clock menu more-arrow no yes mobile

Filed under:

One of Seattle’s Top Ramen Trucks Is Getting a Permanent Home

Midnite Ramen is putting down roots at the new Wallingford Figurehead Brewing location

Two white men, an Asian man, and an Asian woman pose in front of a sign that says, “Figurehead Brewing Co.”
From left: Figurehead Brewing co-owner Jesse Warner, Izumi Komagata, Elmer Komagata, and Figurehead co-owner Bob Monroe
Ryan Warner

Seattle doesn’t have “ramen alleys” like you’ll find in some cities in Japan, but Wallingford will become more of a ramen-centric neighborhood when Midnite Ramen permanently parks its cart at the new Figurehead Brewing location later this winter. In doing so, it will join nearby restaurants serving ramen, namely Yoroshiku, Kozue, and Ooink.

Midnite has been a mainstay of Eater Seattle’s Ramen map for some time now, thanks in part to its onomichi ramen, which includes fish powder for flavor and pork fatback for luscious texture. The cart currently spends three evenings per week at Figurehead Brewing’s existing Magnolia taproom, plus one evening at Obec Brewing, where it often draws more customers than it can comfortably serve.

“We’ve been fortunate to have been loved by many the last three and a half years, but the limitation of the cart is that we can only provide 120 bowls of ramen each day,” says chef Elmer Komagata. “It pains us to see customers having to wait long periods of time, especially in bad weather, but the new location will alleviate that pain.” Komagata, who has operated the cart as a two-person show with his wife Izumi, foresees having a staff of 10 people providing lunch and dinner service seven days per week.

The food cart only has the capacity to boil and steam, and the addition of an open kitchen in the new building will open up new possibilities. Ooshiba’s Sushi and Yakitori will join Midnite Ramen in operating from that kitchen, which will feature a pickup booth for online ordering and a kiosk to self-order items other than ramen. Included will be what Komagata calls “Elmer’s original Osaka street food creations” — his take on treats like gyoza and takoyaki.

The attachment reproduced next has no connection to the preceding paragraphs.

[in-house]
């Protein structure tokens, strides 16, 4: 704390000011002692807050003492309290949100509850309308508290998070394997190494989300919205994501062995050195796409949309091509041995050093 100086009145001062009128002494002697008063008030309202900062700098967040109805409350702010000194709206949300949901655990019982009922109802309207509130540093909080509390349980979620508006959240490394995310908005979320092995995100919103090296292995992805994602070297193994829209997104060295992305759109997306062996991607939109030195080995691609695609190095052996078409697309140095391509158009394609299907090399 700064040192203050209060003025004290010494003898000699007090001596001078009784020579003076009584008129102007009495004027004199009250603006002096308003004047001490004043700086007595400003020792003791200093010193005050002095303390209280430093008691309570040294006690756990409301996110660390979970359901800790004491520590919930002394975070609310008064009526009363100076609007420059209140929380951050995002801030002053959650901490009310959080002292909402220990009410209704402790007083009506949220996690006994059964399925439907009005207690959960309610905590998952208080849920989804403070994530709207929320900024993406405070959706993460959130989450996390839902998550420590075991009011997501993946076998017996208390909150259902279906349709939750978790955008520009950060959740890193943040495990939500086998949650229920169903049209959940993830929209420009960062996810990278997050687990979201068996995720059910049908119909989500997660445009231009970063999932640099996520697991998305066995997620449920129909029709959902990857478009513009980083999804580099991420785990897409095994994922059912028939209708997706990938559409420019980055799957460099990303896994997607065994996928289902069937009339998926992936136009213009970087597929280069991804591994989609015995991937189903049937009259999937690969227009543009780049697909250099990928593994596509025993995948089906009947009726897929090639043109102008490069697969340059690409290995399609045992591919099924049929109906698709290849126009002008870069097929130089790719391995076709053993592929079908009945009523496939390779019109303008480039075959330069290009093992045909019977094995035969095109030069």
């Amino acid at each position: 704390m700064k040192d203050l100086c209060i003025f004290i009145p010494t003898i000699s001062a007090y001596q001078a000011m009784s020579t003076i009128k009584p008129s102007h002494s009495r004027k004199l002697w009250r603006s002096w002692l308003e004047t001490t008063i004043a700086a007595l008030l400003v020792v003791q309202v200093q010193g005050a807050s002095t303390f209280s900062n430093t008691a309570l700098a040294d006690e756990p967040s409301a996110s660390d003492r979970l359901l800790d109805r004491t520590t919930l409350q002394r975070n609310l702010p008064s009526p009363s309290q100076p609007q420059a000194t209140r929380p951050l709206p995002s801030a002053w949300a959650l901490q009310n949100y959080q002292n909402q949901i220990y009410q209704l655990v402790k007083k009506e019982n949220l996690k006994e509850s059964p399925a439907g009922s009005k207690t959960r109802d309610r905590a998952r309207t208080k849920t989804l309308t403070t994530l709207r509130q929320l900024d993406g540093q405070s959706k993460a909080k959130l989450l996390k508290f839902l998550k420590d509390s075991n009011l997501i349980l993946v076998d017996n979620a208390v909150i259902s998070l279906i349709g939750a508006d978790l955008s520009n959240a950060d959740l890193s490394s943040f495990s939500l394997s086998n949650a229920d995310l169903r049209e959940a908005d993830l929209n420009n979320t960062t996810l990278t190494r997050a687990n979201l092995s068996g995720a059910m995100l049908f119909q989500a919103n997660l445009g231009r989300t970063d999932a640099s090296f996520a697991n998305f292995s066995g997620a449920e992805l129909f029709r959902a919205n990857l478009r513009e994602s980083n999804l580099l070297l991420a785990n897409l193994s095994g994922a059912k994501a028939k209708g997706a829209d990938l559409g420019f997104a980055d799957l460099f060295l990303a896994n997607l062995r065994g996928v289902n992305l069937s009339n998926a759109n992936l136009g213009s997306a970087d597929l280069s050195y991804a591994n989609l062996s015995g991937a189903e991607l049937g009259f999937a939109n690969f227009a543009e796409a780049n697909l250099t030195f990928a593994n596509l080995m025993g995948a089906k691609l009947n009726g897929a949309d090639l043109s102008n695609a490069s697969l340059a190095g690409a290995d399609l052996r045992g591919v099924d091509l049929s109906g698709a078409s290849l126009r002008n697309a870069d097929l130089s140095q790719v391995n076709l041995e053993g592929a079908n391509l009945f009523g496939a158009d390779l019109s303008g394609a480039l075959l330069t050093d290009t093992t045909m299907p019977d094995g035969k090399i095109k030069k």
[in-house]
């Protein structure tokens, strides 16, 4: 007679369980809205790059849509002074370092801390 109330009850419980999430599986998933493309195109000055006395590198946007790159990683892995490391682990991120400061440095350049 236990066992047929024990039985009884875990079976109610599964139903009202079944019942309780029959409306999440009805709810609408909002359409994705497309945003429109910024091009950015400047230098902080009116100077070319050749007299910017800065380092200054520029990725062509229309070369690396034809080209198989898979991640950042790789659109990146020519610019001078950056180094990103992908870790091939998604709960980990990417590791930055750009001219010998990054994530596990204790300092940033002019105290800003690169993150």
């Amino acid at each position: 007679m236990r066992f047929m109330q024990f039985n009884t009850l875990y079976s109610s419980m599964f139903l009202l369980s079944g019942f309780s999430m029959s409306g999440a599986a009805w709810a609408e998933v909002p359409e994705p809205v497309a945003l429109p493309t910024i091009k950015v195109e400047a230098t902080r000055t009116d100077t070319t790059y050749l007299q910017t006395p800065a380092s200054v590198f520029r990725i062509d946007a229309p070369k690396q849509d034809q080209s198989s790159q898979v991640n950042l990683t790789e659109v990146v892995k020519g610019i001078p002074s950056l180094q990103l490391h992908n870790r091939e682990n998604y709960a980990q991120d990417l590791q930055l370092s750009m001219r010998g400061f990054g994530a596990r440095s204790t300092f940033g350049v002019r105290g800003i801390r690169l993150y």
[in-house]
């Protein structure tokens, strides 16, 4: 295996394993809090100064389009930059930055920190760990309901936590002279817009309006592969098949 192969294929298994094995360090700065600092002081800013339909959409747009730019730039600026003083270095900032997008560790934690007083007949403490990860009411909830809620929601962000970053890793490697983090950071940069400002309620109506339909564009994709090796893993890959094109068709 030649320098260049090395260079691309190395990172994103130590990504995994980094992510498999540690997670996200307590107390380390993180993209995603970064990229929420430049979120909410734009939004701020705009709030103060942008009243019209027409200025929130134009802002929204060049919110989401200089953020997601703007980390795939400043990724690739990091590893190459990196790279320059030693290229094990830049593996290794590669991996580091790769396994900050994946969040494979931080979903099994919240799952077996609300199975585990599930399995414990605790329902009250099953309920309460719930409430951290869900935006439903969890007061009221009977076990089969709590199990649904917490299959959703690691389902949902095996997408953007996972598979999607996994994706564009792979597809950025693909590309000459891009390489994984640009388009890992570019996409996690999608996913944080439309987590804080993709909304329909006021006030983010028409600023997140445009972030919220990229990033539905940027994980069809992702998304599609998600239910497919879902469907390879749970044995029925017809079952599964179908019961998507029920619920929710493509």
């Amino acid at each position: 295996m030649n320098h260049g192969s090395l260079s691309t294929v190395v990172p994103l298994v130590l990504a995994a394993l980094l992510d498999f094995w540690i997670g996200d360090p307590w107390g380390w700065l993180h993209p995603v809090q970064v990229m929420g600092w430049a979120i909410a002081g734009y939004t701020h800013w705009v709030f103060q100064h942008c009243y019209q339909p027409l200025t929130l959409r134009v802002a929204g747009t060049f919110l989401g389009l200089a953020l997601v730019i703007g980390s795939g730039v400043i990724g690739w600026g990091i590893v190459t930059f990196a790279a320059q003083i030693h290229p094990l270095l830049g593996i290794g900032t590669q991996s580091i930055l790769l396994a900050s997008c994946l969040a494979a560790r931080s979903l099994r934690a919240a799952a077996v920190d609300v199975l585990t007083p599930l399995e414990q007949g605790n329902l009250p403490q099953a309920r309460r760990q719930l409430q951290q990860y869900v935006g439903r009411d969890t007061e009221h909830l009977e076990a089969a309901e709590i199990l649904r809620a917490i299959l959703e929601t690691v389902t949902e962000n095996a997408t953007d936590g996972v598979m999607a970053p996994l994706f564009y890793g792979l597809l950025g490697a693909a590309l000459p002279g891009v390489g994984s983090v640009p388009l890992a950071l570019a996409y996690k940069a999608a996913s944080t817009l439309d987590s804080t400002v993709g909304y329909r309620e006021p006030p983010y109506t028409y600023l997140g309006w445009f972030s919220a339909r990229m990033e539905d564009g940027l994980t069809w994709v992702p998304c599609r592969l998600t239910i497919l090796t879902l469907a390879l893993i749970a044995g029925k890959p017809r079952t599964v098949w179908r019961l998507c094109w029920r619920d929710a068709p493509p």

“At the end of the day, I want to provide everyone an opportunity to experience food that has been a longtime favorite of many, food that makes you feel at home and give you a sense of comfort, food that can be enjoyed by multiple generations, and food that you’d want to come back to every week,” Komagata says.

Bob Monroe, co-owner of Figurehead Brewing, echoes this vision. In securing the spot, what sold him was an interior courtyard that he plans to turn into a “secret” urban oasis: He and his team just planted a katsura tree in the middle, and they plan to have a wall of live bamboo and other plants to add greenery. While about 60 people can slurp ramen in the taproom, the 35 outdoor seats will be especially popular during good weather.

Figurehead Brewing is expanding the beverage menu at the new location, adding kombucha, sake, and even tea service to complement the food offerings. Monroe looks forward to growing the partnership. “Elmer and Izumi have a very generous spirit which I think comes through in the amazing food they serve,” he says. “I think their focus on comfort food aligns really well with our goal to create that casual atmosphere where people in the neighborhood can come and relax on a regular basis.”

Midnite Ramen and Figurehead Brewery are hoping for a mid-February opening at 3513 Stone Way. Follow the progress at Figurehead Brewing’s Stone Way Instagram page.